"Transylvania" is a quick, two part instrumental based on a solid enough riff, and the first part sounds like a metalized Irish jig, and the second part contains some really kick-ass drumming. Cool. This slides flawlessly into the ballady "Strange World," which either has really cool, or really stupid lyrics. But never mind that, the atmosphere is real neat, very "Catch the Rainbow." So the solo is kind of David Gilmourish; some people like that.

Not necessarily a highlight, "Charlotte the Harlot" contains one of the most classic metal themes: a dirty girl. Okay, so it's no great shake, but I dare you to get the chorus out of your head. It can't be done! Probably. And the "quiet" part is a little much...maybe if it were shorter. Well, hey, at least they call poor Charlotte a harlot, which gives the song an antique feel, as opposed to a whore or something...oh, wait, they do call her a whore too. Uh, ignore that.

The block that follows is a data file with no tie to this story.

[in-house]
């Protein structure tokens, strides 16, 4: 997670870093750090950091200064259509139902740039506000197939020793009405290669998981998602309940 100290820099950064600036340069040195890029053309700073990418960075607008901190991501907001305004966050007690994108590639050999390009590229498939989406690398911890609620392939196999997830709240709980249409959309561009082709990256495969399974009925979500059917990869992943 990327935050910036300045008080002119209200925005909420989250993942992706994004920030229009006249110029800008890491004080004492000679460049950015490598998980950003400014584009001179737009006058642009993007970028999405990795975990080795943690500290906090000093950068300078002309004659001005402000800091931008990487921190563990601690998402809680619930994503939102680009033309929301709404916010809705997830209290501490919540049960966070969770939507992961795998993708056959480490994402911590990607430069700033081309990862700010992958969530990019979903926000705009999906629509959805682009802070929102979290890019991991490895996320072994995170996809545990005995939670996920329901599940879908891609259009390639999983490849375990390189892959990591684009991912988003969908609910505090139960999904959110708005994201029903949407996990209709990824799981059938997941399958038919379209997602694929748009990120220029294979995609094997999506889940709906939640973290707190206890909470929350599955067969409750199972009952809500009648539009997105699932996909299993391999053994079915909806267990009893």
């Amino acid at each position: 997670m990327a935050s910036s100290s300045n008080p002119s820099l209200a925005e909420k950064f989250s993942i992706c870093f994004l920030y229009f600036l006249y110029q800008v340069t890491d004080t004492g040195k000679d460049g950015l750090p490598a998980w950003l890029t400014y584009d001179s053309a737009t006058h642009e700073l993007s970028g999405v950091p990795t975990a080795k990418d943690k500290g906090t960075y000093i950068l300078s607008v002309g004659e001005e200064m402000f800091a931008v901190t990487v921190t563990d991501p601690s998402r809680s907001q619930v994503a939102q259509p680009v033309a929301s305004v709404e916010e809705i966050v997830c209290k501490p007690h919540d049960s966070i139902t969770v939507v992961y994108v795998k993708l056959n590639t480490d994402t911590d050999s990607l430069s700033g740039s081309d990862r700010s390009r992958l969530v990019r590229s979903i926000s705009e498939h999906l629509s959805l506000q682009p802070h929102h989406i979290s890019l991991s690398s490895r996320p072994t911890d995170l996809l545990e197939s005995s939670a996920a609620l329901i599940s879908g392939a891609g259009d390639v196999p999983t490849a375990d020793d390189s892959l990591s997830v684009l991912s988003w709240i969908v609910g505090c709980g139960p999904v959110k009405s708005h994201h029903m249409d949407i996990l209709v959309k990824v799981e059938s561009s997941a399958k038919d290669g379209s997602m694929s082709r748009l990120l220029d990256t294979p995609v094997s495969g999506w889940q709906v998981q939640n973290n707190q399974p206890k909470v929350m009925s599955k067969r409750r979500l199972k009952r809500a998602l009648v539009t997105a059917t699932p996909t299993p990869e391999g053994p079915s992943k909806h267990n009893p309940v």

And we close with the title track, which takes us out essentially as we came in; another piece of solid art pop metal. Again, really nice chorus (gotta love that the lyrics are both evil and offhanded), and it takes enough twists to be interesting. Nice ending.

Now, I ain't gonna lie to you. This isn't the world's greatest album. On the one hand (almost) all the songs are entertaining. Of course, everything sounds exactly the same too. This album is even less diverse than Long Live Rock 'n Roll, which is, in its own way, a neat little accomplishment.

Also, the musicianship is both technically flawless, and absolutely throwaway. Technically flawless because, well, because it's technically flawless. Completely throwaway because, well, nothing here, barring the odd "totally awesome" solo has a lot of soul. There's less soul here than there is on a King Crimson album even, if that's believable. And no one is going to be with the band all that long, sorry to say.